Warriors Turned Worriers, by Muriel Phillips Engelman, 16th General Hospital

On Dec. 16, 1944, German General von Rundstedt made his famous counterattack into Belgium, starting the Battle of the Bulge, which was to be the biggest, bloodiest and most decisive battle of World War II.

Muriel Engelman
Muriel Engelman

Our tent hospital, located on the outskirts of Liege, was one of the closest hospitals to the fighting lines, and the destination for the German army to reach in order to cross the Meuse River there and head for the Port of Antwerp, where they could cut off all Allied supplies.

The week before Christmas, a sudden heavy dense fog fell over all of Belgium, creating an eerie, gray silent landscape. The only sounds we could hear were the muffled sounds of buzz bombs dropping as they flew over every twelve to fifteen minutes, twenty-four hours a day, each one carrying 2000 Ibs. of explosives. Our hospital had already suffered two hits and was to soon receive a third, creating casualties among patients and hospital staff. This fog was so thick we couldn’t see five feet in front of us, but the German tanks and infantry were able to move forward on the ground, and our planes couldn’t get off the ground to bomb them.

Two days before Christmas, the Germans were ten miles from Liege and German paratroopers had already been dropped into the city. Many of the American hospitals in the area had already evacuated to France or Luxembourg, and we felt like sitting ducks, hoping and waiting for orders to evacuate that never came. Instead, we nurses were ordered to pack our musette bags with the warmest clothing we had and any first aid supplies, in the event we were captured by the Germans, and to be prepared to move out with ten minutes notice.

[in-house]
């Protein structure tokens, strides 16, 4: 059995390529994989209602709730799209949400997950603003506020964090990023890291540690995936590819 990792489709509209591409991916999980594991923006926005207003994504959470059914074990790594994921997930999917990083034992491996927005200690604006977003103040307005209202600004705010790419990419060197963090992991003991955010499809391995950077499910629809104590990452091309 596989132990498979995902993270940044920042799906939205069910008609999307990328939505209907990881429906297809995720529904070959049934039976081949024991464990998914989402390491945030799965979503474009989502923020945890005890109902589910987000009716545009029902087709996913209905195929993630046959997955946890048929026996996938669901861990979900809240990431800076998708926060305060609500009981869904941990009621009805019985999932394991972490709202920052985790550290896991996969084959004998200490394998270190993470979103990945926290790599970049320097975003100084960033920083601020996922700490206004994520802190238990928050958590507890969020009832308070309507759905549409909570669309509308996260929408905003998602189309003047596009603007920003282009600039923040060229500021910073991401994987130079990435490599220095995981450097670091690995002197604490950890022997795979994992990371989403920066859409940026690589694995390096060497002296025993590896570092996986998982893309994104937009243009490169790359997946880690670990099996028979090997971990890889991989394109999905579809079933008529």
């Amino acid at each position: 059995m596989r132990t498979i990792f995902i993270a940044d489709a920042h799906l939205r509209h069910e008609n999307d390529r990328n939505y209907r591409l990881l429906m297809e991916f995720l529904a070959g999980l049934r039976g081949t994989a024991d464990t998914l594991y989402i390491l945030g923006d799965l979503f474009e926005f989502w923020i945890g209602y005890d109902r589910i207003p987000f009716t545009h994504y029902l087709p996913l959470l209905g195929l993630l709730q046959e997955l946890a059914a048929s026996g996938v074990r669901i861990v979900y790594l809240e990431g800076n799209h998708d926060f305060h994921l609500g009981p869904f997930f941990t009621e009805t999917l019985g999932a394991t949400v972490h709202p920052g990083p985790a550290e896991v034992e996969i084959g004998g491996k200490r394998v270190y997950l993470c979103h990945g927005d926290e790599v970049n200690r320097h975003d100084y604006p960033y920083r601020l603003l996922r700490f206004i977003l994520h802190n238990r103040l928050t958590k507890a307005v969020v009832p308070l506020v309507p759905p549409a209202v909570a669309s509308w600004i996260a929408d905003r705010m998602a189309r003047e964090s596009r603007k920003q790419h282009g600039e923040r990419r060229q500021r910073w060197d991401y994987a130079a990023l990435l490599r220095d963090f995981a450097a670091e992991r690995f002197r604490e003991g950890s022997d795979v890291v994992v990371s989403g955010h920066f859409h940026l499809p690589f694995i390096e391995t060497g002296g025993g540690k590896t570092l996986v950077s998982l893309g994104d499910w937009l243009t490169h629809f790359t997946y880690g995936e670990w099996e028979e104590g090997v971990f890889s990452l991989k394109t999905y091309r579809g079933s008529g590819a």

Of course we were scared. I was a little more so than the other nurses, because I had an “H” for Hebrew on my dog tags, the very ones Hitler wanted to annihilate. Our patients were furious that American women were so far up front. When we did get orders to evacuate our sickest bed patients to the rear, as we loaded them into trucks and ambulances, they begged us to change places with them.

One of my patients who was so concerned about my possible capture by the Germans constructed a blackjack for me to carry with me at all times, and believe me, I did. You can see it in the enclosed photo, in my right hand. This was a ten-inch length of hosing, stuffed with lead sinkers and suspended from my wrist by a leather thong. His instructions were as follows: “If a Kraut gets near you, take this blackjack, slam it across his face and aim for the eyes.”

Another patient gave me a spring-blade knife, which you can see outlined in my left pocket, and his directions were: “If a Kraut approaches, take this knife blade, plunge it into his belly and then run like hell.”

On Christmas Eve, the fog that had hung over all of Belgium for the past week had dissipated, and a full moon arose, lighting the sky with an almost daytime light. A lone German plane flew over our hospital tents and the enlisted men’s tents that night, dropping anti-personnel bombs and strafing the tents, killing and wounding scores of patients and hospital personnel. Our planes were out in full force the following morning and soon outnumbered the German planes.

No, I never had to use my “weapons of protection,” though I kept them in my possession for years, mementos of our wonderful, caring G.I. Joes.